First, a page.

Matching Gordon Hayward’s max offer sheet – the one for $63 million over four years he received late Tuesday night in Charlotte – is a steep endeavor, at face value.
But the Utah Jazz and general manager Dennis Lindsey have done such a diligent job in clearing space under the salary cap that the Jazz can afford to eat the money, bring Hayward back into the fold and hardly blink.
...The signs of Hayward receiving huge money were apparent at the beginning of free agency. Shooting guard Jodie Meeks left the Los Angeles Lakers and signed with the Detroit Pistons for $19 million over three years. Shooting guard Avery Bradley will receive $32 million over four seasons with the Boston Celtics.
Hayward may not be a player worthy of max money, but he is a much better player than Meeks and Bradley, both of whom are not much more than specialists. Clearly, the market thought a lot of Hayward. The Cleveland Cavaliers flirted with him, and would have tendered him a significant offer, but backed off the minute they realized they were a major player in the LeBron James sweepstakes.
And Hayward’s numbers this past season — 16 points, five assists, and five rebounds per game — suggest that he’s the kind of rare all-around talent that many teams around the league crave.
...Sources told The Tribune at the beginning of free agency that the Jazz sees him as a player capable of making a significant leap forward, and one capable of shooting much better with new head coach Quin Snyder.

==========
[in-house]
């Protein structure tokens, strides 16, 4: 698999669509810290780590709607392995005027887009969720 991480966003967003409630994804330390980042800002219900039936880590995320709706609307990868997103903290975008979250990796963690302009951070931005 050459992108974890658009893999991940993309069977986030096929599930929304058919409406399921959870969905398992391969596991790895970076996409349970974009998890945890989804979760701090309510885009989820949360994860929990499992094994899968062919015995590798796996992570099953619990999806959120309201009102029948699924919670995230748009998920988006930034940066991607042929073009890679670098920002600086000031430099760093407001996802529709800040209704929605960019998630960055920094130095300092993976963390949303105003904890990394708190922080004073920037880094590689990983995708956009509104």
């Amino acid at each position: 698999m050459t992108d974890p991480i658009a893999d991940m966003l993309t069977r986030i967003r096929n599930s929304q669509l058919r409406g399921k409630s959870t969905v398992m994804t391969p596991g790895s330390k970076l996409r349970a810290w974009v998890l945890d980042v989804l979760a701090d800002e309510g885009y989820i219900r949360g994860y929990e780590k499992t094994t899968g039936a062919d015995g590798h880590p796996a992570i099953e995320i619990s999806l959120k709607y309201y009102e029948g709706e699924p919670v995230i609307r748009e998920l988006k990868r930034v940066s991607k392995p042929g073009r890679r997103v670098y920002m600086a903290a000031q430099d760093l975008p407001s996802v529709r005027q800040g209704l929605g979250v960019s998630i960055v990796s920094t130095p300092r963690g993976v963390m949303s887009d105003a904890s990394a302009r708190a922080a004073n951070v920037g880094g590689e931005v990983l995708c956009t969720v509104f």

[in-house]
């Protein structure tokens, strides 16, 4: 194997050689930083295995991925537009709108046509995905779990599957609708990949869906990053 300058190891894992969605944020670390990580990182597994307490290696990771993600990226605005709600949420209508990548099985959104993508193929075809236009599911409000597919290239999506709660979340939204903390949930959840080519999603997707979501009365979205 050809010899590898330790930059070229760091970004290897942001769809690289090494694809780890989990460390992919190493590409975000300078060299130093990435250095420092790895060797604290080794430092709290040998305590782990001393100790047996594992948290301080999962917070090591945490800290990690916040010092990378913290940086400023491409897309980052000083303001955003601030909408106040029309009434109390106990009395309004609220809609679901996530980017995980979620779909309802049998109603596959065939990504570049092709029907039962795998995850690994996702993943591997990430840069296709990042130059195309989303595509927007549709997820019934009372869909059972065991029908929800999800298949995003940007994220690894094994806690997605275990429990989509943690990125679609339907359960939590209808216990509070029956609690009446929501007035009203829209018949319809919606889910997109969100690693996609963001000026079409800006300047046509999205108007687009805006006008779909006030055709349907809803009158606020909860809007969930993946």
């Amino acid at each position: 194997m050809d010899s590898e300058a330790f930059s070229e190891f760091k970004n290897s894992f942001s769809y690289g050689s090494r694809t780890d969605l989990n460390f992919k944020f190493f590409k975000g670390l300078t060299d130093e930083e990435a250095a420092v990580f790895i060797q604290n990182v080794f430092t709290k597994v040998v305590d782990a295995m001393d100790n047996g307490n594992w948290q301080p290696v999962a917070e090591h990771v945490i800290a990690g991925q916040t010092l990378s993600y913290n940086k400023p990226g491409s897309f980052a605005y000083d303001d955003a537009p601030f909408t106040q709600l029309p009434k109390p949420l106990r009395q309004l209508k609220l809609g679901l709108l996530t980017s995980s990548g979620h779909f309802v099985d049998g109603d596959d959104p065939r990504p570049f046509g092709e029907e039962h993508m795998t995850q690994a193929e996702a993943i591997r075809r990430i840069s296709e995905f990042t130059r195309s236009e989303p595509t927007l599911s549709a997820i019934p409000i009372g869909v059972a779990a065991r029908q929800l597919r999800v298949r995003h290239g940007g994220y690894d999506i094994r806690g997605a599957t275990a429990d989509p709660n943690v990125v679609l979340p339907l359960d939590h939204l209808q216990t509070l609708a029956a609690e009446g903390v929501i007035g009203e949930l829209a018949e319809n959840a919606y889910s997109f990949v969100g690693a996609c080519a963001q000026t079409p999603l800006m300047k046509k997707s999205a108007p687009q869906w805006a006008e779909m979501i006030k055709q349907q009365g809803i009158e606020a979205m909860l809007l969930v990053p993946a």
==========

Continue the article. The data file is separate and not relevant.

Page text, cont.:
Opening the checkbook
This marks the second consecutive free agency period in which Charlotte – which for years was deemed frugal under owner Michael Jordan’s leadership – has opened its checkbook wide for a top target. It landed forward Al Jefferson on three-year, $40.5 million deal last July and was widely criticized for overpaying for him at the time, but he went on to put up big numbers (21.8 points, 10.8 rebounds per game) for one of the Eastern Conference’s most surprising teams.
- Sam Amick, USA Today
The Hornets are in an interesting position right now. With Josh McRoberts committing to sign with the Miami Heat, they have some $18 million in cap space available, with little need in the frontcourt or at point guard. If Charlotte wants Lance Stephenson, he’s surely theirs. It’s unclear how interested the Hornets really are, but if the Hayward offer sheet gets matched and Chandler Parsons ends up back in Houston, there are no other young wings on the market who are established starters. If not Stephenson, Charlotte might have to go the trade route to upgrade on the wing.
Hayward checks a lot of boxes for what management wants in one of its cornerstone players. The Jazz values his all-around assets as a basketball player, his ability to work with and without the ball, his defensive prowess, his size and athleticism for his wing positions, his array of offensive weapons, his leadership potential, his character and his presence in the community.
“It’s safe to say Gordon will get a very significant salary,” Lindsey said the day after the 2013-14 season concluded. “But we stand by our statement that we hope he’s a member of the Utah Jazz for the length of his career. ... One thing that we want to make clear, Gordon Hayward is a valued member of the Utah Jazz.”